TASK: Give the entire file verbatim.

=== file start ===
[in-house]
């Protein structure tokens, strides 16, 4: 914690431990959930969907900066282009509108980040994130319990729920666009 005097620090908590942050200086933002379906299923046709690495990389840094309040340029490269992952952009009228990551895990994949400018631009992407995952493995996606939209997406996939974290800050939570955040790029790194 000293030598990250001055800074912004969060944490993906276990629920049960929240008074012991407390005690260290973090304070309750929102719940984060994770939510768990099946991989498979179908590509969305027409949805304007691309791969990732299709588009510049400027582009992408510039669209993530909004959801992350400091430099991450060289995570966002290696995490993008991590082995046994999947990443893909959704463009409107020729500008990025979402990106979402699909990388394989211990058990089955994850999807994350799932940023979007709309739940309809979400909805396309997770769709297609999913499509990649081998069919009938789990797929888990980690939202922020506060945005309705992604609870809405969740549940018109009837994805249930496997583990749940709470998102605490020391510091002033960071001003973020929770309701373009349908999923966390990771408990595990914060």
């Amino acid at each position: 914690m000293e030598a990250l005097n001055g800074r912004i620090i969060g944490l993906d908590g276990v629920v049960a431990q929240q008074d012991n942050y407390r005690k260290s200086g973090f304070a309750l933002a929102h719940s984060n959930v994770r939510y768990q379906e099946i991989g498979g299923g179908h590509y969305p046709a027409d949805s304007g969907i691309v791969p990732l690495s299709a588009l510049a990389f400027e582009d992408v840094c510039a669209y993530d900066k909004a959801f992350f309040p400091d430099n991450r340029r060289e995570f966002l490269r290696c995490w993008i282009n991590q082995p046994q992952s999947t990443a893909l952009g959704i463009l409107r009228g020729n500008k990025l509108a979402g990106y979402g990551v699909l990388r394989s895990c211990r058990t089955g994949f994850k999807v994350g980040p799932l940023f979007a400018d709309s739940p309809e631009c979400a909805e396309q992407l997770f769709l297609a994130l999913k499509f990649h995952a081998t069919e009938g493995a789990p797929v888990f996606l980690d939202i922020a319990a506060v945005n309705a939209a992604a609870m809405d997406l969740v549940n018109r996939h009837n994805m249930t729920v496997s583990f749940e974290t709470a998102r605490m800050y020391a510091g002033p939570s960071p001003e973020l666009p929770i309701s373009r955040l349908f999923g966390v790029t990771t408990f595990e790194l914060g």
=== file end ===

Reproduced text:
[in-house]
């Protein structure tokens, strides 16, 4: 914690431990959930969907900066282009509108980040994130319990729920666009 005097620090908590942050200086933002379906299923046709690495990389840094309040340029490269992952952009009228990551895990994949400018631009992407995952493995996606939209997406996939974290800050939570955040790029790194 000293030598990250001055800074912004969060944490993906276990629920049960929240008074012991407390005690260290973090304070309750929102719940984060994770939510768990099946991989498979179908590509969305027409949805304007691309791969990732299709588009510049400027582009992408510039669209993530909004959801992350400091430099991450060289995570966002290696995490993008991590082995046994999947990443893909959704463009409107020729500008990025979402990106979402699909990388394989211990058990089955994850999807994350799932940023979007709309739940309809979400909805396309997770769709297609999913499509990649081998069919009938789990797929888990980690939202922020506060945005309705992604609870809405969740549940018109009837994805249930496997583990749940709470998102605490020391510091002033960071001003973020929770309701373009349908999923966390990771408990595990914060």
């Amino acid at each position: 914690m000293e030598a990250l005097n001055g800074r912004i620090i969060g944490l993906d908590g276990v629920v049960a431990q929240q008074d012991n942050y407390r005690k260290s200086g973090f304070a309750l933002a929102h719940s984060n959930v994770r939510y768990q379906e099946i991989g498979g299923g179908h590509y969305p046709a027409d949805s304007g969907i691309v791969p990732l690495s299709a588009l510049a990389f400027e582009d992408v840094c510039a669209y993530d900066k909004a959801f992350f309040p400091d430099n991450r340029r060289e995570f966002l490269r290696c995490w993008i282009n991590q082995p046994q992952s999947t990443a893909l952009g959704i463009l409107r009228g020729n500008k990025l509108a979402g990106y979402g990551v699909l990388r394989s895990c211990r058990t089955g994949f994850k999807v994350g980040p799932l940023f979007a400018d709309s739940p309809e631009c979400a909805e396309q992407l997770f769709l297609a994130l999913k499509f990649h995952a081998t069919e009938g493995a789990p797929v888990f996606l980690d939202i922020a319990a506060v945005n309705a939209a992604a609870m809405d997406l969740v549940n018109r996939h009837n994805m249930t729920v496997s583990f749940e974290t709470a998102r605490m800050y020391a510091g002033p939570s960071p001003e973020l666009p929770i309701s373009r955040l349908f999923g966390v790029t990771t408990f595990e790194l914060g």